Just One More Time
July 2016 by Don RobinsonWe chose this particular area because an old channel had run here at one point and had been heavily worked on top of a mountain hilltop. Erosion patterns cut deeply on each side, leaving the channel exposed. The erosion cut sharply, dropping into ravines far below.
Picking the right spot to placer has to do with years of experience, and a little luck. The textbooks can tell you where it should be, but sometimes the rules just don’t seem to apply.
The first and most important thing of the sampling process is to try to be as unbiased as possible. There is a natural tendency to select rock that looks the best—even unconsciously.
Once you have determined that the land is locatable, the next step in the claim research process is to determine if the land has already been claimed by a previous locator.
Part of the good thing about this spot is that it is not that far from my home in the famous Virginia City mining district. Not everyone knows this, but the first discoveries around that area were gold placers.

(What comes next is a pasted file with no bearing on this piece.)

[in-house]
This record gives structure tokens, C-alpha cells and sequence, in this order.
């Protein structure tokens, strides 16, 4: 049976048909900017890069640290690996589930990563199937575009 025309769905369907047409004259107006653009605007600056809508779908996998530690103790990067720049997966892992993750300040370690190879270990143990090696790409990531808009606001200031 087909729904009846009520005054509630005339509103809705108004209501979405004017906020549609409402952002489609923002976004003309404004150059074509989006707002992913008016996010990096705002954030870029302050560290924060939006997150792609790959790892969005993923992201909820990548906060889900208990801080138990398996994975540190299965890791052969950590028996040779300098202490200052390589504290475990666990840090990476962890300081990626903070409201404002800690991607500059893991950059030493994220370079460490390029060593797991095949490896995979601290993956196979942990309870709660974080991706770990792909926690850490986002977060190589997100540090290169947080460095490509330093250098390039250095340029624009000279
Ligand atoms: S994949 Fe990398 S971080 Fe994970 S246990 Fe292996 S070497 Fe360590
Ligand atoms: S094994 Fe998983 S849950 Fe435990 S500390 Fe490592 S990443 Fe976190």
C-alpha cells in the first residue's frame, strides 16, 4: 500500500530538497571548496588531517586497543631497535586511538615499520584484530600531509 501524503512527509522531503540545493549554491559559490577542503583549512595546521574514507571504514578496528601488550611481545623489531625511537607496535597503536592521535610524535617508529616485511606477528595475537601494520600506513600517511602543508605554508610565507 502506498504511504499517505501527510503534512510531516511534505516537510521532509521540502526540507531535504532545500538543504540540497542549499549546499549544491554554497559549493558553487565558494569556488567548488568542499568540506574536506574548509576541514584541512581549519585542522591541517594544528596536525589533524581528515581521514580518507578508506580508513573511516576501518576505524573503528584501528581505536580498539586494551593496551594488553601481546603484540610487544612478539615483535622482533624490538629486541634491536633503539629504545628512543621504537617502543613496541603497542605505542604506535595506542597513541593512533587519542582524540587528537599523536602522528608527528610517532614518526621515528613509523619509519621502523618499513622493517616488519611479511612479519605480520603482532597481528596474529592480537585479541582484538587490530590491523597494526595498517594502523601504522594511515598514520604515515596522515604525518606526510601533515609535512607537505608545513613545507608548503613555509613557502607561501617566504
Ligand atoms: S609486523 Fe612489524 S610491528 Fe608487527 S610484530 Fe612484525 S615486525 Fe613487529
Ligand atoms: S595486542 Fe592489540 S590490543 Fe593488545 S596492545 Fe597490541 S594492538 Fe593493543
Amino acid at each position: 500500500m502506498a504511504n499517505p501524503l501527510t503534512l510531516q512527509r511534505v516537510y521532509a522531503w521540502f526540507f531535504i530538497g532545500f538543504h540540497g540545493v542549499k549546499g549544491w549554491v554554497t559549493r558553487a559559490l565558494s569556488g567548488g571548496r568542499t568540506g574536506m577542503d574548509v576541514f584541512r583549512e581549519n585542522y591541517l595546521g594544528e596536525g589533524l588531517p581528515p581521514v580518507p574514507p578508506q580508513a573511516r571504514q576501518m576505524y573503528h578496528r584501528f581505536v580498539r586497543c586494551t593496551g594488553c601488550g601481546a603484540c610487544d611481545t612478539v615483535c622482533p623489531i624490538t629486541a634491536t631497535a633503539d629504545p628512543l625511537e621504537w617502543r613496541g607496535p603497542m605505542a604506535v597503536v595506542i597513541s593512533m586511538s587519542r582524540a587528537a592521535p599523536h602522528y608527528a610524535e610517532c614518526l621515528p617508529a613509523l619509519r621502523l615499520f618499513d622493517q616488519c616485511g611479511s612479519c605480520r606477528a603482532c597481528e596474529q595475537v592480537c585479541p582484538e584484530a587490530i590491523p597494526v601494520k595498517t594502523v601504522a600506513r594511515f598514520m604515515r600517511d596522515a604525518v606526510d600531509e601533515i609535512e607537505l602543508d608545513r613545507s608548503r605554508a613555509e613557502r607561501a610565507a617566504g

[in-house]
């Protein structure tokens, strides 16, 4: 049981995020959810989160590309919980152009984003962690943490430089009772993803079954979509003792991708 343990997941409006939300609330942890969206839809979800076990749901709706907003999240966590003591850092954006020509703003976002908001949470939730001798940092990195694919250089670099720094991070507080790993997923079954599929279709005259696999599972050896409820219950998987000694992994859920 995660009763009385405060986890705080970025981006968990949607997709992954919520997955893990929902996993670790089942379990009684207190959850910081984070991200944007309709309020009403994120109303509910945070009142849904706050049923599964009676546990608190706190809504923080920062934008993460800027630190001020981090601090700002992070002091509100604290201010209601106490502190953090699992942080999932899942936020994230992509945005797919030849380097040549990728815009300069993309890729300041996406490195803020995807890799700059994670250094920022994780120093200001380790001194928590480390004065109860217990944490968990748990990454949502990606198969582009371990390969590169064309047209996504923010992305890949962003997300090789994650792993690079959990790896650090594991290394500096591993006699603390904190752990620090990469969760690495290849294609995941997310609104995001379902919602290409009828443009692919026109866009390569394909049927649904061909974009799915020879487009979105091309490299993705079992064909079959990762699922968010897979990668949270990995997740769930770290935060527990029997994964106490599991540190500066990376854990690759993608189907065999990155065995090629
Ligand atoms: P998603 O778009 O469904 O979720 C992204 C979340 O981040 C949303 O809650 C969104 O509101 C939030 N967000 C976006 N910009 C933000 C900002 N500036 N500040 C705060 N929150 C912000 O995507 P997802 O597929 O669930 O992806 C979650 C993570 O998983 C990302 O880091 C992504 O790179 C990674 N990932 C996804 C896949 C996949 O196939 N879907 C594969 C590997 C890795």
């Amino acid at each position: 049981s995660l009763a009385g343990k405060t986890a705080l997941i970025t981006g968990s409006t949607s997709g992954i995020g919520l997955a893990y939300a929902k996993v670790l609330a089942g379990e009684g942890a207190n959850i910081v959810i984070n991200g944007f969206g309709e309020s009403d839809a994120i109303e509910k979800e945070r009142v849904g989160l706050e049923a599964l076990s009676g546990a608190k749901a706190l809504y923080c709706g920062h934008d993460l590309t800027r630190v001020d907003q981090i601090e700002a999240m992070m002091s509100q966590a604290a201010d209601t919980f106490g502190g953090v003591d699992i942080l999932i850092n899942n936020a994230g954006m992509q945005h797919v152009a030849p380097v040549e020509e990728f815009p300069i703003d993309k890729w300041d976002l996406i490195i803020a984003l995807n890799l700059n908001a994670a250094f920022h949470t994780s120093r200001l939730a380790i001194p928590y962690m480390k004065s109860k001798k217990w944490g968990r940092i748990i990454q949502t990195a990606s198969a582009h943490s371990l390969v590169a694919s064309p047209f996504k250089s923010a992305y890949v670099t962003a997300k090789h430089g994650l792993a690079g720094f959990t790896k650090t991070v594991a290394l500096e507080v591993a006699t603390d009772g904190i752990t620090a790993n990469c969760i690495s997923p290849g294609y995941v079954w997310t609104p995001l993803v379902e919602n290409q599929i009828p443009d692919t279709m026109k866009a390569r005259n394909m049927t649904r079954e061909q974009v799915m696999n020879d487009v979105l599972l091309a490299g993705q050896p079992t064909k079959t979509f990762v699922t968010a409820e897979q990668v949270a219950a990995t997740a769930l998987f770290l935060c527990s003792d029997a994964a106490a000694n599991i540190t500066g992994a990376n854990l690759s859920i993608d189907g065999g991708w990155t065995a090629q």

…to see the huge differences between the gold production amounts of the Western States, let’s look at the gold production—both hard rock and placer—of these 13 states up to the present.
Your odds of going home with gold will be higher using the discrimination mode, even if you might have misread one of the targets you rejected.
The big interest to prospectors thinking about the effect of erosion is not what might happen long into the future, but what they might find in the rivers later this summer when the water levels go down.
The Bawl Mill • Legislative and Regulatory Update • Australian Gold Adventure • A New Method for Handling Stubborn Gravity Middlings • The Essence of Gold Prospecting • Jim Madden's Gold • MMAC & PLP Update • The PATH to Tax Savings • Update: People v. Rinehart • Melman on Gold & Silver • Mining Stock Quotes and Mineral & Metal Prices